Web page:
PH Prof. Em. dr. ir. Bart Schultz (The Netherlands)
The career of Em. Prof. Bart Schultz includes more than 40 years of research, advising and project implementation in the field of land and water development, drainage, irrigation, flood management and environmental engineering. He worked as Head of the Water Management Division in the Ijsselmeer polders Development Authority, and as Head of the Environmental Engineering Department and Top Advisor in the Civil Engineering Division of Rijkswaterstaat. At IHE Delft he was responsible for education and research in Land and Water Development. He is author of more than 350 papers and visited about 35 countries to: participate in international research, appraise, evaluate, or advice in projects and to teach. He was President of ICID and Chairman of the Editorial Board of Irrigation and Drainage. He is the winner of the 2nd World Irrigation and Drainage Prize.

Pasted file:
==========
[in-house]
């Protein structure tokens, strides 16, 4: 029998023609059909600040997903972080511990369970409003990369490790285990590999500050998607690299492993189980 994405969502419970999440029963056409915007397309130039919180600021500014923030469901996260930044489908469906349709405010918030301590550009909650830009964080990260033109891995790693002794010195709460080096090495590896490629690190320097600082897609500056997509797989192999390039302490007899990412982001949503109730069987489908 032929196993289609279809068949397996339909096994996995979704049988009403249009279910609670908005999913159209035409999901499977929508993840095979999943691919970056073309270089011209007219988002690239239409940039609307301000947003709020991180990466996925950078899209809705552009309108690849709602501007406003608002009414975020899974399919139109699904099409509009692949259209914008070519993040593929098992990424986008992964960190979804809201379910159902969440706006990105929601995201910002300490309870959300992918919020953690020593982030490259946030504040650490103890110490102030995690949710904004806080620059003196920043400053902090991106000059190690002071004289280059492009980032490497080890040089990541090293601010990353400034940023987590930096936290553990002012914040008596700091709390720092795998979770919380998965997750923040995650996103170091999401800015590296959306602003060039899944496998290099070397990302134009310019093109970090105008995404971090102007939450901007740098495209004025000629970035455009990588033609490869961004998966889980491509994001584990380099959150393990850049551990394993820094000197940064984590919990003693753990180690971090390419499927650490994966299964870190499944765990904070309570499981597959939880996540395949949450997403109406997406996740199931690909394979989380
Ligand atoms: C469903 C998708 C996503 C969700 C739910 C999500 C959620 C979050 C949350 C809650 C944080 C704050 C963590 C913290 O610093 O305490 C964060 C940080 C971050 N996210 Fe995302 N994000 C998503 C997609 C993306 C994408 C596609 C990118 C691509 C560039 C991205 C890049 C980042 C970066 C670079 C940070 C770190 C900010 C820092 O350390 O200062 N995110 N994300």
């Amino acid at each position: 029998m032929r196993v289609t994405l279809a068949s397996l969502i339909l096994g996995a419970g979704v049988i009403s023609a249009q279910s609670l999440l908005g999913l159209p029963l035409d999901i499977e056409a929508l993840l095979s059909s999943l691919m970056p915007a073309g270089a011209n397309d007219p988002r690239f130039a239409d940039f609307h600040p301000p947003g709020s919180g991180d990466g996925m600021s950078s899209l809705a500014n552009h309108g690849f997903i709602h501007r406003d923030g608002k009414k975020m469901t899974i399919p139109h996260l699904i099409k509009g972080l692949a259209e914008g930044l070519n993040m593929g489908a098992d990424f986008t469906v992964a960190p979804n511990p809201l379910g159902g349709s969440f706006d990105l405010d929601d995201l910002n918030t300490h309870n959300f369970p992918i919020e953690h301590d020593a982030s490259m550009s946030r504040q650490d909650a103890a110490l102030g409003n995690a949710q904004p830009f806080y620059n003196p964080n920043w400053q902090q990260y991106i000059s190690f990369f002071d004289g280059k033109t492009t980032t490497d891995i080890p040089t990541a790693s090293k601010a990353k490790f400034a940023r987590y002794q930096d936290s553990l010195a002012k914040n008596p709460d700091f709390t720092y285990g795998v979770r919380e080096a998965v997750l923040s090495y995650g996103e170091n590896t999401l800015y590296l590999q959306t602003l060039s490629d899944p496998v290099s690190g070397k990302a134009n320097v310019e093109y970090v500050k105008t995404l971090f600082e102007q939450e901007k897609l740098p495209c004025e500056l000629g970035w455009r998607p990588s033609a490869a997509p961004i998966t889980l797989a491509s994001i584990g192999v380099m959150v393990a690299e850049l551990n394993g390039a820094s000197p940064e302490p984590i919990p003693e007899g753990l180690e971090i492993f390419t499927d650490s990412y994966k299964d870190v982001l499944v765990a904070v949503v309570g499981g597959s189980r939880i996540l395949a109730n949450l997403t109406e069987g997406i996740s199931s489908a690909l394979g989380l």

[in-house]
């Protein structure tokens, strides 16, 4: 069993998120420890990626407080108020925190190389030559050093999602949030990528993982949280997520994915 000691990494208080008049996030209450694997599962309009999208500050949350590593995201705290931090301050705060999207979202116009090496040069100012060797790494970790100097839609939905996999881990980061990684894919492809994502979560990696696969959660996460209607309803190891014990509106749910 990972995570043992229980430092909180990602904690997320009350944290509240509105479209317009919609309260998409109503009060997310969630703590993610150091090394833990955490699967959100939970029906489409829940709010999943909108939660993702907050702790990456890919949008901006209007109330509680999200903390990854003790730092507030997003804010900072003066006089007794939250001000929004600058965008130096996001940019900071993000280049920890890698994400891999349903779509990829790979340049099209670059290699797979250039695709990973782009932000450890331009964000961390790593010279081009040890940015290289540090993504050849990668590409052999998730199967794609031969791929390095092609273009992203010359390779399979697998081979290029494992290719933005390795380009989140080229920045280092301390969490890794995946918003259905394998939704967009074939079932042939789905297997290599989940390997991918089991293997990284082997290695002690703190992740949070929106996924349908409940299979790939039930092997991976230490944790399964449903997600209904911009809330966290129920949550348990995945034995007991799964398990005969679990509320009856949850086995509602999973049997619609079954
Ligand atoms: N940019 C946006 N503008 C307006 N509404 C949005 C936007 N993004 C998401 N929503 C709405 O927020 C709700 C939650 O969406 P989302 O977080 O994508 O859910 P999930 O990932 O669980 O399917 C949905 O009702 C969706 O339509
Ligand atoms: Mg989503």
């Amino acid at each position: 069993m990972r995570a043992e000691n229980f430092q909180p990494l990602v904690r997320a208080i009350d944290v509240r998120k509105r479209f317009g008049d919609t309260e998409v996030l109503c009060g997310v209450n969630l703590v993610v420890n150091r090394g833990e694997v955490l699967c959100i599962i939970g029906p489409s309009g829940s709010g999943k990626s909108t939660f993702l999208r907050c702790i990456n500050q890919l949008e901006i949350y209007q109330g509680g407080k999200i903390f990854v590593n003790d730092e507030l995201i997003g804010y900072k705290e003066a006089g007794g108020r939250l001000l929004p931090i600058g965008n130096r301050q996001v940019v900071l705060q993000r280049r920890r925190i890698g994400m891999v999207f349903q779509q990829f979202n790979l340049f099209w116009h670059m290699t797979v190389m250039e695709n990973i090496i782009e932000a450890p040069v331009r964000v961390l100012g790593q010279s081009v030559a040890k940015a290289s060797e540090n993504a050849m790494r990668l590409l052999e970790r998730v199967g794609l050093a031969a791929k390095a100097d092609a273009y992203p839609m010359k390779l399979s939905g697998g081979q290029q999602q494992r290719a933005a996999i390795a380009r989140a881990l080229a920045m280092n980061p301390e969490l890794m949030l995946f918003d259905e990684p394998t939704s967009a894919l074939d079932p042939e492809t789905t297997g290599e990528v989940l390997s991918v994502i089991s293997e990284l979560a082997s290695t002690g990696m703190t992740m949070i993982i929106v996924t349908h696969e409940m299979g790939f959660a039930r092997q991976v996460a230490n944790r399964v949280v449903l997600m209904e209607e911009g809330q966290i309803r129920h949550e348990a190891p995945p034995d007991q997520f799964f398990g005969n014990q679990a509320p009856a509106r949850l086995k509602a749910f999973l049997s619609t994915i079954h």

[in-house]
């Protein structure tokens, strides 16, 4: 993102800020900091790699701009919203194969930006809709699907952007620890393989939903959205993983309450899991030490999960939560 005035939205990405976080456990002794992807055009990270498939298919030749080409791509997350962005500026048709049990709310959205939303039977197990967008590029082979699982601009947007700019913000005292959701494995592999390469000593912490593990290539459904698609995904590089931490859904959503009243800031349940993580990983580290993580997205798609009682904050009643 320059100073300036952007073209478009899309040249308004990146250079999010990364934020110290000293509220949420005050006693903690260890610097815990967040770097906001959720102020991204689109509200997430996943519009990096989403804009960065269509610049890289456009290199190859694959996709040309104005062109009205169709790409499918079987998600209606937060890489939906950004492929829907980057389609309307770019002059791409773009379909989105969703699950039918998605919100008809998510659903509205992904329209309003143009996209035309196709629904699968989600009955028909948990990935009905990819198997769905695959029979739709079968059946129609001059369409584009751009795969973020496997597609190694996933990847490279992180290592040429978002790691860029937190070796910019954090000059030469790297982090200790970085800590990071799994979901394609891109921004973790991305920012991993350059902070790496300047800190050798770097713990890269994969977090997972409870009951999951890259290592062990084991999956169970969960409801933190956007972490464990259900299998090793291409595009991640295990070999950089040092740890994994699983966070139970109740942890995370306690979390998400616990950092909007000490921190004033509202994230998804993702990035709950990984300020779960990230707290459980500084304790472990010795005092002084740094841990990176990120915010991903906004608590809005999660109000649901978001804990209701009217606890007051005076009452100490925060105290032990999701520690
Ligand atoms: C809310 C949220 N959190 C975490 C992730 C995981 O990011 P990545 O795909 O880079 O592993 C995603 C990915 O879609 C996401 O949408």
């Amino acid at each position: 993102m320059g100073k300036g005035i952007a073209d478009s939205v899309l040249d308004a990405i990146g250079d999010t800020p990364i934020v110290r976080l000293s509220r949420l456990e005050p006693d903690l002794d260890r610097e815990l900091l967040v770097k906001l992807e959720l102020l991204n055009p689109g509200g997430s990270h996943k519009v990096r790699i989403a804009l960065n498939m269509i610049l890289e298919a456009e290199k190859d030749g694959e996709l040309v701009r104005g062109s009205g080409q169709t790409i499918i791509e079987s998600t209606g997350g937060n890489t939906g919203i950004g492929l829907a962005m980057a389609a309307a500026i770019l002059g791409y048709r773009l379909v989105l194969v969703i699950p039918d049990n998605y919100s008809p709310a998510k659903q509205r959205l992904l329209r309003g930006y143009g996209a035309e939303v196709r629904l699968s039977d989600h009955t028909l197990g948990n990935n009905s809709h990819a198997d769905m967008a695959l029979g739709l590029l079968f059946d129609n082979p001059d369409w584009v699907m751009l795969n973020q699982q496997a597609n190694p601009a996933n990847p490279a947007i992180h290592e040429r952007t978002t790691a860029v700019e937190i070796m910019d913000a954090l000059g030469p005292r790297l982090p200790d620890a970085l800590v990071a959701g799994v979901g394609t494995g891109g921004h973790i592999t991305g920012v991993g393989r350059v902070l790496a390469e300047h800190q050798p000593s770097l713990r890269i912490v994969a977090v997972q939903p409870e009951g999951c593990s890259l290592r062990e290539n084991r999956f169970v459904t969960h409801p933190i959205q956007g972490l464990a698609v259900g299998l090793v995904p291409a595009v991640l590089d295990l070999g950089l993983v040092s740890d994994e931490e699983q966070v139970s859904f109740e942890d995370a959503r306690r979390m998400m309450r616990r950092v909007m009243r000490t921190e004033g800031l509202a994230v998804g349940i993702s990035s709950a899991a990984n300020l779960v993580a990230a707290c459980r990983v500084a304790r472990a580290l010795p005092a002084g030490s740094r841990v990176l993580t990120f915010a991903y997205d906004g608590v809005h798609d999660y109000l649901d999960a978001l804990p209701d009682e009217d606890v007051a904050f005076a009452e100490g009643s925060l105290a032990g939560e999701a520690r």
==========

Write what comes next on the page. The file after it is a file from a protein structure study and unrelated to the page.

PH Prof. Chandra A. Madramootoo P.Eng. (Canada)
Professor Madramootoo is a Distinguished James McGill Professor of Bioresource Engineering at McGill University. He is also a Visiting Faculty in Water and Food Security at the Massachusetts Institute of Technology (MIT). He served as Dean of the Faculty of Agricultural and Environmental Sciences, and was the Founding Director of the Brace Centre for Water Resources Management at McGill. He created the McGill Institute for Global Food Security, as well as programs in integrated water management. He is one the world’s foremost experts in land drainage, agriculture and food security. He has received several national and international awards for his work in water management including being inducted to the Overholt International Drainage Hall of Fame, recipient of the World Irrigation Prize, elected Fellow of the Canadian Academy of Engineering, Fellow of the Engineering Institute of Canada, recipient of the Queen Elizabeth II Diamond Jubilee Medal, and awarded the DSc (honoris causa) by the University of Guelph. Professor Madramootoo is a member of the Steering Committee of the Global Framework on Water Scarcity in Agriculture, hosted at the United Nations Food and Agriculture Organization. He served as President of the International Commission on Irrigation and Drainage (ICID). He continues to advise international organizations and government agencies in Canada and abroad on issues of water resources and climate change in the water/agriculture sector.
VPH Dr. Willem F. Vlotman (Australia)